2014 has been one of the best years ever for indie development, with 2D side-scrollers being a clear favourite with developers when it comes to genre. While there have been some real gems released this year such as Shovel Knight, Rogue Legacy and Valiant Hearts: The Great War, it could be argued that the genre is becoming a little stale within the indie scene. Now to round off the year is Never Alone, a 2D platformer that was developed in collaboration with native Alaskan people, known as Iñupiats. An interesting partnership you might think, but does this translate into a quality game? In the case of Never Alone, unfortunately not.
As mentioned before, developers Upper One Games worked with native Iñupiats to help create an engaging and meaningful experience, and their influence is best seen in the game’s setting and story. Never Alone takes place in Alaska and follows an Iñupiat girl called Nuna and a fox, who both set out on a journey to find the source of a blizzard which is threatening to destroy the girl’s village. The story is mainly told through animated cutscenes between levels and a narrator, who is speaking what we assume is the native Iñupiat language while English subtitles are displayed at the bottom of the screen. We do appreciate the attention and care that has been taken to respect the Iñupiat community and their beliefs, but the story is far too simple for our liking. Nuna’s journey is never built upon throughout her travels to the source of the blizzard, and we felt rather indifferent about the ending once we reached it. The game’s story does have a small saving grace though, the developer videos you unlock as you progress. These videos focus on the Iñupiat people, their lives and the influence they had on Never Alone. They’re all worth a watch after you’ve completed the game and give the player a much better insight into where the developers got their inspiration from, and what influenced some of their design choices.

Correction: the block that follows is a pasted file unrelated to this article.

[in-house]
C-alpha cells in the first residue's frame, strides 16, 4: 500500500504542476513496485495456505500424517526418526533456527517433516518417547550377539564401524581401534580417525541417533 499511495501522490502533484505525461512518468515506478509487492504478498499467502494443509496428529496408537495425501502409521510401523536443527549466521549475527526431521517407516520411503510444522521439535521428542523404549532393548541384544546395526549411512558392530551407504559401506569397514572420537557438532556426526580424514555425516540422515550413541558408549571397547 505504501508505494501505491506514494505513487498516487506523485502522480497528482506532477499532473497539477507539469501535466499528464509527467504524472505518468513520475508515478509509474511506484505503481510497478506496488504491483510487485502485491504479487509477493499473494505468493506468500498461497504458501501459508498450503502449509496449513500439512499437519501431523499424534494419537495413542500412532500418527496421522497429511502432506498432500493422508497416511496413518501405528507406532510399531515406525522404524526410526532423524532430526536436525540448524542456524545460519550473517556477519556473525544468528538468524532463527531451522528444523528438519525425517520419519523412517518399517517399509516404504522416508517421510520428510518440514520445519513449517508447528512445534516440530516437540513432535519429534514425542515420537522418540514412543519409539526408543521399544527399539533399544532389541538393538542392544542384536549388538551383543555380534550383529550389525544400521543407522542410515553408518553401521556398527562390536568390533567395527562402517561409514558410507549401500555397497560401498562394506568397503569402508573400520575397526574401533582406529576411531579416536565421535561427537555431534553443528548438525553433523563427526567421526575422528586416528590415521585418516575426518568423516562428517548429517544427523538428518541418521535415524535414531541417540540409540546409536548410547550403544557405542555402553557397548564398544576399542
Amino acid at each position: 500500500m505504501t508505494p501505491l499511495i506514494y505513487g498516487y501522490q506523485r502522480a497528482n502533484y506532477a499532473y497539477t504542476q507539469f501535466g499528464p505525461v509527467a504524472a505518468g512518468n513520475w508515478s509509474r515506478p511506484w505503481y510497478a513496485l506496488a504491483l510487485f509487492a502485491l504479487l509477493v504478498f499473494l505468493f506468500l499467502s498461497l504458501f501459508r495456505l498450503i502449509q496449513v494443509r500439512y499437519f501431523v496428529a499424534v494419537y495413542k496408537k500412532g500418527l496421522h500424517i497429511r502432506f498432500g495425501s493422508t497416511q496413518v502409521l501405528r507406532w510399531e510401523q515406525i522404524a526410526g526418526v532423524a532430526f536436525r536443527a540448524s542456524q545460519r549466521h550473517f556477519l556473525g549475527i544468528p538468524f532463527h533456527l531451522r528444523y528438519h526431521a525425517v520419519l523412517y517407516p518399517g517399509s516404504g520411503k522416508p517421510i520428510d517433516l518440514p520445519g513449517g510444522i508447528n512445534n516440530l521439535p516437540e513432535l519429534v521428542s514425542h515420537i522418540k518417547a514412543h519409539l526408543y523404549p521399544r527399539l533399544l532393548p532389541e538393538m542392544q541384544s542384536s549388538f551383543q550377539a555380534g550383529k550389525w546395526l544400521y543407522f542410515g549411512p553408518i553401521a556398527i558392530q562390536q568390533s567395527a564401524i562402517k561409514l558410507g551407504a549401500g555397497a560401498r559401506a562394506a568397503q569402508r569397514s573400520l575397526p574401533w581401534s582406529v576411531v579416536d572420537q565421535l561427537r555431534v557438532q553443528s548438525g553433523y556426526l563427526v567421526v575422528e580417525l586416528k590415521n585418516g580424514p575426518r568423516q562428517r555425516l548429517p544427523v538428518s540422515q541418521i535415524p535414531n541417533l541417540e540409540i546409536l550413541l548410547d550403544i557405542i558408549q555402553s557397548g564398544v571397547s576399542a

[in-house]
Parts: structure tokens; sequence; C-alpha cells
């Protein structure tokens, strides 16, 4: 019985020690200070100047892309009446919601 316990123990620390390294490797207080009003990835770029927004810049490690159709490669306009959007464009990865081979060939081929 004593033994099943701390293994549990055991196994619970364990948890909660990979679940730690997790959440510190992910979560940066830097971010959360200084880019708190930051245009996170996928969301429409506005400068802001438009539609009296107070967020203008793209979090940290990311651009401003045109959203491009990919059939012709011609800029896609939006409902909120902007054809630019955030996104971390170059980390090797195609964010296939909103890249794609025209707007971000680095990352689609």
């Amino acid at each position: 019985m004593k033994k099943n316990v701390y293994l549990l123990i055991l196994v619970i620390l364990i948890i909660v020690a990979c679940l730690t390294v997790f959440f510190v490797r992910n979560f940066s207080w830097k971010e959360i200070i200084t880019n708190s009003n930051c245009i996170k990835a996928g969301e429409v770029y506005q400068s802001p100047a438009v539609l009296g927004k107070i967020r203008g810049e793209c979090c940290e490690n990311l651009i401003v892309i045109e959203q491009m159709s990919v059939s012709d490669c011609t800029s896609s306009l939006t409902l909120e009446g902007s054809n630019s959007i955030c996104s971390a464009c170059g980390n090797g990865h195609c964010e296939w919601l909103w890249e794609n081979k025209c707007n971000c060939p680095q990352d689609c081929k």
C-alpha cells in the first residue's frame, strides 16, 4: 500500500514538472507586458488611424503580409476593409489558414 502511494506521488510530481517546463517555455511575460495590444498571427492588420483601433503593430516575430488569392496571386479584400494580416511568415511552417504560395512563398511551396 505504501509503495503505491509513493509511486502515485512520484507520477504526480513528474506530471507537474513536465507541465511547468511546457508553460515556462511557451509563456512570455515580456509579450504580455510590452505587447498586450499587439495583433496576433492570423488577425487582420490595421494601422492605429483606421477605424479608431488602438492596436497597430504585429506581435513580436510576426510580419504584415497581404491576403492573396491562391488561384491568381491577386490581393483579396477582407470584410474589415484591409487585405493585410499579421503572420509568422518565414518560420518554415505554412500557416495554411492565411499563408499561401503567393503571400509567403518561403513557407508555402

It’s clear that Limbo was a big inspiration for Upper One Games throughout development because the game handles and feels a lot like the 2010 release. But what sets Never Alone apart from most other 2D side-scrollers is the ability to play the game entirely through co-op, with one player controlling Nuna and the other governing the fox, and this is by far the best way to play the game. However, this isn’t to say that co-op is a fantastic experience, it just compares more favourably because the AI’s control over the other character within single-player is downright terrible. In typical 2D platforming fashion, the player will have to jump over gaps in the ice, traverse chasms using swinging ropes and solve simple puzzles to progress to the next area. It is here where the game’s AI severely lets both the player and the game down. We lost count of how many times we would successfully navigate a tricky section of the game, only to have our AI partner fall to their death and result in us having to play that section over again. It is incredibly frustrating and unfair on the player, and for that reason Never Alone is best experienced cooperatively.